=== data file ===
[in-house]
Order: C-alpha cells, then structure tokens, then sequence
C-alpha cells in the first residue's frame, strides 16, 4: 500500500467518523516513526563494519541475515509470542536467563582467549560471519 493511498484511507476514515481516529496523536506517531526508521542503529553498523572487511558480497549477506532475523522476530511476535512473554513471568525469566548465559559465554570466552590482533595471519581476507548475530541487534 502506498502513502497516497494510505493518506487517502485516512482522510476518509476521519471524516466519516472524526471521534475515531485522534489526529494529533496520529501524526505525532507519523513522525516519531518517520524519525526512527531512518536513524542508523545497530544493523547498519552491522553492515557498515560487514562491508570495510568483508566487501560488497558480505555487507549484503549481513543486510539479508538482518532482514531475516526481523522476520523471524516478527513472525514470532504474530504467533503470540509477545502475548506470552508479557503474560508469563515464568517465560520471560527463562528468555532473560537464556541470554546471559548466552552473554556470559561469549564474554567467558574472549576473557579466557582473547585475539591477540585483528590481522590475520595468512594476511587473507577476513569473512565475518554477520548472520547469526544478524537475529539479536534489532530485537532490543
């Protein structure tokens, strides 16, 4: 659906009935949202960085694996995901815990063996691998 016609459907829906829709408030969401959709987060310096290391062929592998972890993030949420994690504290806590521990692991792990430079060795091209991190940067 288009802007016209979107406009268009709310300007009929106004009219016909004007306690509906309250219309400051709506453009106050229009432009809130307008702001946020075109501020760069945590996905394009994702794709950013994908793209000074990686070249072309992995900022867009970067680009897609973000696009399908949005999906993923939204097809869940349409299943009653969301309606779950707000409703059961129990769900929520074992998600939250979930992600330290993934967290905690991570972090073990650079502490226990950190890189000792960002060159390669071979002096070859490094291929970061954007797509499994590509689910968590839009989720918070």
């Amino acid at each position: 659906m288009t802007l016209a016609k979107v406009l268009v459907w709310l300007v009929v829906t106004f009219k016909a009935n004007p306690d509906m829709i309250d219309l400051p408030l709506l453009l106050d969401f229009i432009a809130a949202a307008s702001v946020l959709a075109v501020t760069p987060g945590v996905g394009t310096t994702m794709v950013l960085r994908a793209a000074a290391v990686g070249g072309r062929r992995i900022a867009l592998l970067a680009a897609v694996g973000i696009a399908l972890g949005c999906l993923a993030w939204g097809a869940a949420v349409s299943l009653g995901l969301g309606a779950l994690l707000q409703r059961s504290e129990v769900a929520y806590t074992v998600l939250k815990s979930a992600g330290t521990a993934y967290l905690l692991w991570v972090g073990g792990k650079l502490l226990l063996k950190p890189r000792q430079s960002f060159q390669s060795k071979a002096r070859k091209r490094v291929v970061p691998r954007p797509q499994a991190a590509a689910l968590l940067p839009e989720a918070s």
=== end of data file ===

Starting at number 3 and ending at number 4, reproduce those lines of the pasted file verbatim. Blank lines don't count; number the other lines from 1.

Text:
C-alpha cells in the first residue's frame, strides 16, 4: 500500500467518523516513526563494519541475515509470542536467563582467549560471519 493511498484511507476514515481516529496523536506517531526508521542503529553498523572487511558480497549477506532475523522476530511476535512473554513471568525469566548465559559465554570466552590482533595471519581476507548475530541487534 502506498502513502497516497494510505493518506487517502485516512482522510476518509476521519471524516466519516472524526471521534475515531485522534489526529494529533496520529501524526505525532507519523513522525516519531518517520524519525526512527531512518536513524542508523545497530544493523547498519552491522553492515557498515560487514562491508570495510568483508566487501560488497558480505555487507549484503549481513543486510539479508538482518532482514531475516526481523522476520523471524516478527513472525514470532504474530504467533503470540509477545502475548506470552508479557503474560508469563515464568517465560520471560527463562528468555532473560537464556541470554546471559548466552552473554556470559561469549564474554567467558574472549576473557579466557582473547585475539591477540585483528590481522590475520595468512594476511587473507577476513569473512565475518554477520548472520547469526544478524537475529539479536534489532530485537532490543
């Protein structure tokens, strides 16, 4: 659906009935949202960085694996995901815990063996691998 016609459907829906829709408030969401959709987060310096290391062929592998972890993030949420994690504290806590521990692991792990430079060795091209991190940067 288009802007016209979107406009268009709310300007009929106004009219016909004007306690509906309250219309400051709506453009106050229009432009809130307008702001946020075109501020760069945590996905394009994702794709950013994908793209000074990686070249072309992995900022867009970067680009897609973000696009399908949005999906993923939204097809869940349409299943009653969301309606779950707000409703059961129990769900929520074992998600939250979930992600330290993934967290905690991570972090073990650079502490226990950190890189000792960002060159390669071979002096070859490094291929970061954007797509499994590509689910968590839009989720918070």